For four long years Erik Hamren and Sweden have been waiting for a chance to redeem themselves after a disastrous Euro 2012. Unfortunately for them, their first chance to do so is in their opening Euro 2016 game against a Republic of Ireland side seeking to do exactly the same thing.
Few Irish fans will need reminding that their side was first to be mathematically knocked out of Euro 2012, but, after throwing away the lead against both Ukraine and England, the Swedes weren’t far behind in packing their bags.
A victory in the final group game against France notwithstanding, it was a lame performance by a team featuring Zlatan Ibrahimovic.
The similarities with the Irish aren’t limited to that early exit. Both missed the subsequent World Cup in Brazil, and neither managed to set their Euro qualification campaigns alight.
And it’s probably fair to say that both countries would be planning a summer at home if the competition hadn’t been expanded to 24 teams. But both eventually performed well enough in their two-legged play-offs to finally put redemption within their grasp.
For Hamren, it is his last chance to make a mark after an underwhelming six years at the helm. His term will effectively come to an end when the Swedes are knocked out. With his successor Jan Andersson already chosen, he knows what his side have to do if they are to make an impact.
“We have to lift ourselves a lot. If you look at the playoff against Denmark, we have to reach at least that level at the Euros,” he told me recently at the offices of the Swedish FA.
Brought to replace the careful, pragmatic Lars Lagerback who now manages Iceland, Hamren's side are more expansive now than under his predecessor, but a lot more leaky at the back.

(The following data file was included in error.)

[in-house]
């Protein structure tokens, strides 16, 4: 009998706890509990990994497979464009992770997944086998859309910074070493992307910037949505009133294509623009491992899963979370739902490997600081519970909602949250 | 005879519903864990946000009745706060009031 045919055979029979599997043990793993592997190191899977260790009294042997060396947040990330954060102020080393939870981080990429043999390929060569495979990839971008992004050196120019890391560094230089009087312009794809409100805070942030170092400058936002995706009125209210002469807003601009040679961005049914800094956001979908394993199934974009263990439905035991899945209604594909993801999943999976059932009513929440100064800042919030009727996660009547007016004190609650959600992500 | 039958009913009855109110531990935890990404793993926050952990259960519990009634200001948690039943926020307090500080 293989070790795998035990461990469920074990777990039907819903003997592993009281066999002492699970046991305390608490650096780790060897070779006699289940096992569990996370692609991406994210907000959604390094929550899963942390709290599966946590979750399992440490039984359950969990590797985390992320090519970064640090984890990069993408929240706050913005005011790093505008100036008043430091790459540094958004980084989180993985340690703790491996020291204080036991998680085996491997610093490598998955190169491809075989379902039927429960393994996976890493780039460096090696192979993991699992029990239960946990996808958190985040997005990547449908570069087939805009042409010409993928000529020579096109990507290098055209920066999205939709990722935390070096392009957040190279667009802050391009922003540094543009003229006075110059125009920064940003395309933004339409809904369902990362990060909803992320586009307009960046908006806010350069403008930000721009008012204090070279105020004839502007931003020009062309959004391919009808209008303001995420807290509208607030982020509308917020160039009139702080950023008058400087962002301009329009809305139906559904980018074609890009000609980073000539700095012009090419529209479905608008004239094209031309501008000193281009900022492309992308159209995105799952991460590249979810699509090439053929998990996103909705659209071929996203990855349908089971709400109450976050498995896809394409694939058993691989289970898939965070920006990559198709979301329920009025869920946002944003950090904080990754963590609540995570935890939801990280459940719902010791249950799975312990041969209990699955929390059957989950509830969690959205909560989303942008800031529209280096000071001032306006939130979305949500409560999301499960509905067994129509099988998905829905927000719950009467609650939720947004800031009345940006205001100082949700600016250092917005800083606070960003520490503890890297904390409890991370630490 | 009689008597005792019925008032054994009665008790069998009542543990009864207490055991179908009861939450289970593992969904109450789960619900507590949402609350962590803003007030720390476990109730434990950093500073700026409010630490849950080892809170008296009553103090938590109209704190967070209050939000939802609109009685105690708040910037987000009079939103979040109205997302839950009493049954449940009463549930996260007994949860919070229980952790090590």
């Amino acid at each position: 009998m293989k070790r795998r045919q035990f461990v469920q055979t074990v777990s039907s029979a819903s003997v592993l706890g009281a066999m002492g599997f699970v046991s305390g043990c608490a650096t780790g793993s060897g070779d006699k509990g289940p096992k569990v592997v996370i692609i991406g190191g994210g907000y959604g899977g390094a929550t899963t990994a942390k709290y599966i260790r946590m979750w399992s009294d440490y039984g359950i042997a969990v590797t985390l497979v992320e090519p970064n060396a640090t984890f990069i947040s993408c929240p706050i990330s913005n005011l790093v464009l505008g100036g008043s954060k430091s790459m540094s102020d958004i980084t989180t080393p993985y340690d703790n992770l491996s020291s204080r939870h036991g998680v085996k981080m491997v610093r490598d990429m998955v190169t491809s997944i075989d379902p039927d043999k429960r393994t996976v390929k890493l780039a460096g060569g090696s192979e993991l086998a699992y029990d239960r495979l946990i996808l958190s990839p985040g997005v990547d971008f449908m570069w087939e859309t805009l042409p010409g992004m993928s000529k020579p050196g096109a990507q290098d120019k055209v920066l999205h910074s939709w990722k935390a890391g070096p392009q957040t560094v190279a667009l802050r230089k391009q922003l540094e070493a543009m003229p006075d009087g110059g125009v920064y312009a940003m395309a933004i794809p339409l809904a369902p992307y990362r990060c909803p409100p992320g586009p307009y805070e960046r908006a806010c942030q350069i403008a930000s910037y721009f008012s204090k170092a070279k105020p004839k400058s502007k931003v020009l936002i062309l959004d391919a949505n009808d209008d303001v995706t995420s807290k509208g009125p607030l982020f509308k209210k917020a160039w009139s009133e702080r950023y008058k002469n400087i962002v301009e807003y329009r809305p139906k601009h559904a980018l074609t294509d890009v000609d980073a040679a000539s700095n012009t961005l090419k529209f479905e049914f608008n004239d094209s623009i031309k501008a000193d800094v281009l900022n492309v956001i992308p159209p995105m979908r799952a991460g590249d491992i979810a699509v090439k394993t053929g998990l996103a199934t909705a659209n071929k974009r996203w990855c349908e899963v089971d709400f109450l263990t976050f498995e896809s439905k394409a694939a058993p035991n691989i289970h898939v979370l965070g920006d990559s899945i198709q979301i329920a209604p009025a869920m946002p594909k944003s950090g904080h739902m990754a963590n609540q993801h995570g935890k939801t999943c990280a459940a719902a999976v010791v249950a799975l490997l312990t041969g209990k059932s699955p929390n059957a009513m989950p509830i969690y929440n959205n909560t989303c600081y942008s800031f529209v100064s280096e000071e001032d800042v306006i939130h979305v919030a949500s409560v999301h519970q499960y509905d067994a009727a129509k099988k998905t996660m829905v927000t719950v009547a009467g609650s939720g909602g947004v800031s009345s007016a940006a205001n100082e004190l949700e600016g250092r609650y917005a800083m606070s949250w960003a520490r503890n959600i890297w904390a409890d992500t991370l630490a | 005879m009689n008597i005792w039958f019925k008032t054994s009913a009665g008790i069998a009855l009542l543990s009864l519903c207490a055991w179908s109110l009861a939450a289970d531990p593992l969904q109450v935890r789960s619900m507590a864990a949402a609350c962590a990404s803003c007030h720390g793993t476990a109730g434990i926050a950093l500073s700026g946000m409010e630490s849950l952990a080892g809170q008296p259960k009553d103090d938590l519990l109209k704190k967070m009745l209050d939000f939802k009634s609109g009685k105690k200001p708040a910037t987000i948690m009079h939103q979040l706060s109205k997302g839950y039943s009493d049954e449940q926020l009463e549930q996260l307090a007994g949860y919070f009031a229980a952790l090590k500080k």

Sensitive to criticism, Hamren has often been perplexed by some of the flak he has received for his inability to marshal the defence. But he says he has learned the lessons of Euro 2012, where setpieces proved to be the undoing of the Swedes.
“For me the defence has always been important. It’s not like we just put it to one side,” he explains, “but you have to be able to handle both ends of it. We’re one of the lowest-ranked teams in the Euros. We’re meeting teams that are better than us on paper so we might have to defend ourselves more.”
That may be particularly true of the Italy and Belgium games, but Hamren is under no illusions about the importance of the Ireland match.
“The team that wins that game is in a good position to go through. One victory might be enough, so the winner between us and Ireland is important. It’s a key game.”
He is not taking too much from Sweden’s victory in Dublin during the last World Cup qualifying campaign either.
“It’s always a good feeling to have beaten them before, but we have a different team now,” he says, and he’s right.
With Sweden's Under-21 side having won last summer's European Championship, Hamren has had plenty of new blood to bring into the squad, such as ex-Celtic striker John Guidetti (now at Celta Vigo) and midfielders Oscar Hiljemark and Oscar Lewicki.